In the meantime, …. here are some important tips for transplant patients that I found on the Internet. These are very good:

    After an organ transplant, check with your doctor before starting a physical fitness plan. This applies to anyone who has had a transplant. But it’s especially true for people who like rough and tumble sports like football or high impact activities, like jogging.

    Do something you like. It’s obvious, but it bears repeating: if you don’t choose a sport that you enjoy, you won’t want to do it. So don’t settle on something too quickly. Try out some different possibilities.

    Be cautious when swimming. Public pools and swimming holes may have bacteria that could be dangerous. Check with your health care team before taking a dip.

    Set realistic goals. You don’t have to run that marathon right away. Give yourself time. Start slow and work up gradually. Eventually, aim for some physical activity every day.
    Don’t push yourself. Listen to your body. If you’re in pain or really worn out after exercise, you’ve done too much. Next time, don’t drive yourself so hard.

    Make it social. Jeffrey D. Punch, MD, chief of the Division of Transplantation at the University of Michigan Health System, recommends activities that you can do with other people. Try walking or biking with a friend. Try a fitness class. Doing something with other people can make it more fun. It may also make you more committed to exercise if someone else is relying on you.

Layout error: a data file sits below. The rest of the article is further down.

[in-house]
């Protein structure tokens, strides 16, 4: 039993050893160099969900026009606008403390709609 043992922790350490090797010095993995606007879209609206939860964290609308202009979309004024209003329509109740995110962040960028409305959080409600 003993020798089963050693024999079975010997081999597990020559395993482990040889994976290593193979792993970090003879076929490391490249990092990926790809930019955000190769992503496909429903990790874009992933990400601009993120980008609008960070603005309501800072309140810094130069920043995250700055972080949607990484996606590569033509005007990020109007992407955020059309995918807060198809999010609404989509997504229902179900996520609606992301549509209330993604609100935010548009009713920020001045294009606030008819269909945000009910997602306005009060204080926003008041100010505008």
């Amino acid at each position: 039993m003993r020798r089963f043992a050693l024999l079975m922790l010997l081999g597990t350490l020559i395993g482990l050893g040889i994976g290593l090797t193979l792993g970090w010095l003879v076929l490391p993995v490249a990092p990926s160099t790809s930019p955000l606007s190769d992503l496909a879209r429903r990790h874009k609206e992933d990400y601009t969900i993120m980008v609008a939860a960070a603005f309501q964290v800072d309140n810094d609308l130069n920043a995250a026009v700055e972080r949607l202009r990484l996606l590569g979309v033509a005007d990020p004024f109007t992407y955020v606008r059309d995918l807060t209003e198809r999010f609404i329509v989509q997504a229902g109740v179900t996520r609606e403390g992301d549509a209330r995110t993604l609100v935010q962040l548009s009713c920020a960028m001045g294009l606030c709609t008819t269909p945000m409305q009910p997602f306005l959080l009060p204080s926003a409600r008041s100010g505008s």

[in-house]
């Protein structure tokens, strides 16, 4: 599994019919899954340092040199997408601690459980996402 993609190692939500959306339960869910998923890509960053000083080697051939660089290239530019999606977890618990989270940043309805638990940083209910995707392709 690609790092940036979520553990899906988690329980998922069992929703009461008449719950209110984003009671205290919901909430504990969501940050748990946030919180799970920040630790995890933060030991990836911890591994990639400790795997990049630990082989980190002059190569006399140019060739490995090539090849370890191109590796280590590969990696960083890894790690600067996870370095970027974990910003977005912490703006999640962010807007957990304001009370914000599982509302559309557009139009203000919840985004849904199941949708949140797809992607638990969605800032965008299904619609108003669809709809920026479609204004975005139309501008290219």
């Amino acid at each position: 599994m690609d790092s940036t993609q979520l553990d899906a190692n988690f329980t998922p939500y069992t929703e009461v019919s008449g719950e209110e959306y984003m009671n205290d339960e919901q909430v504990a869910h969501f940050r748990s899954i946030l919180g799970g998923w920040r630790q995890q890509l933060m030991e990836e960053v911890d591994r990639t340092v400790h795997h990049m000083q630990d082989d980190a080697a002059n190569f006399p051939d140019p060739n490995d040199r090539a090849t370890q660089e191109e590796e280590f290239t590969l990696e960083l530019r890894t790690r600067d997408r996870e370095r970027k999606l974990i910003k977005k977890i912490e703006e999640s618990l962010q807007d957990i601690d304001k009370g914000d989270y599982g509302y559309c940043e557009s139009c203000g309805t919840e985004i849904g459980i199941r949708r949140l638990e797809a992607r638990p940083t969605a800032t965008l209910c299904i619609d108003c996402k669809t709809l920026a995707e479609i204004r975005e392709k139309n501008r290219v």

Make small changes. “Subtle things make a difference,” says Punch. He recommends getting yourself to walk a little extra whenever you can. “Cancel your newspaper subscription so you have to walk to the corner store instead,” he suggests. “Get a dog that needs to be walked.”

    Get advice from an expert. Personal trainers are not just for the rich and famous anymore. Although they may still be a little pricey, Punch says that in some cases they’re worth the investment.

    Hope that helps! Tell your parents and Joe I said, “Hello”!

    God Bless!


    • Mary-Rose Conti says:

      Dear Brian,

      Thanks so much! Very good tips! On March 2 I will be three months out, and in mid-March, head back to Mayo for my 4 month check up. I will speak to the doctors then about an exercise regimen. At that time, I will probably contact a physical therapist and trainer that my mother works with here in town who is aware of my physical stuff, and would be willing to work with me. If that doesn’t work out, I may ask you to do some checking into others around here for me.

      Right now, I am fairly well healed, and the scar is dry and sealed. I have lost most of the excess fluid, but not all of it. I walk on the treadmill at 1.5 mph for 5 min, every other day, and I try to walk as much as I can around the house, yard, and mall. I hesitate to do more than that because even though I start out full of energy, it does not seem to last long, just yet. The one thing I really like is that the protocols have changed as far as prednisone dosing is concerned. In 1997, after my first transplant, at three months out, I was still taking 30 mg. of the stuff every day. This week I am taking only 7 mg. and on Thursday it goes down to 6. In another week, I will be on the maintenance dose, which is 5 mg. So I don’t have the moon face, or the Elvis sideburns, or the bandito mustache that I had back then. LOL Plus I am losing and not gaining weight just yet. (fingers and toes crossed). Again, thanks for your good advice, and your kind words.


Leave a Reply

Your email address will not be published. Required fields are marked *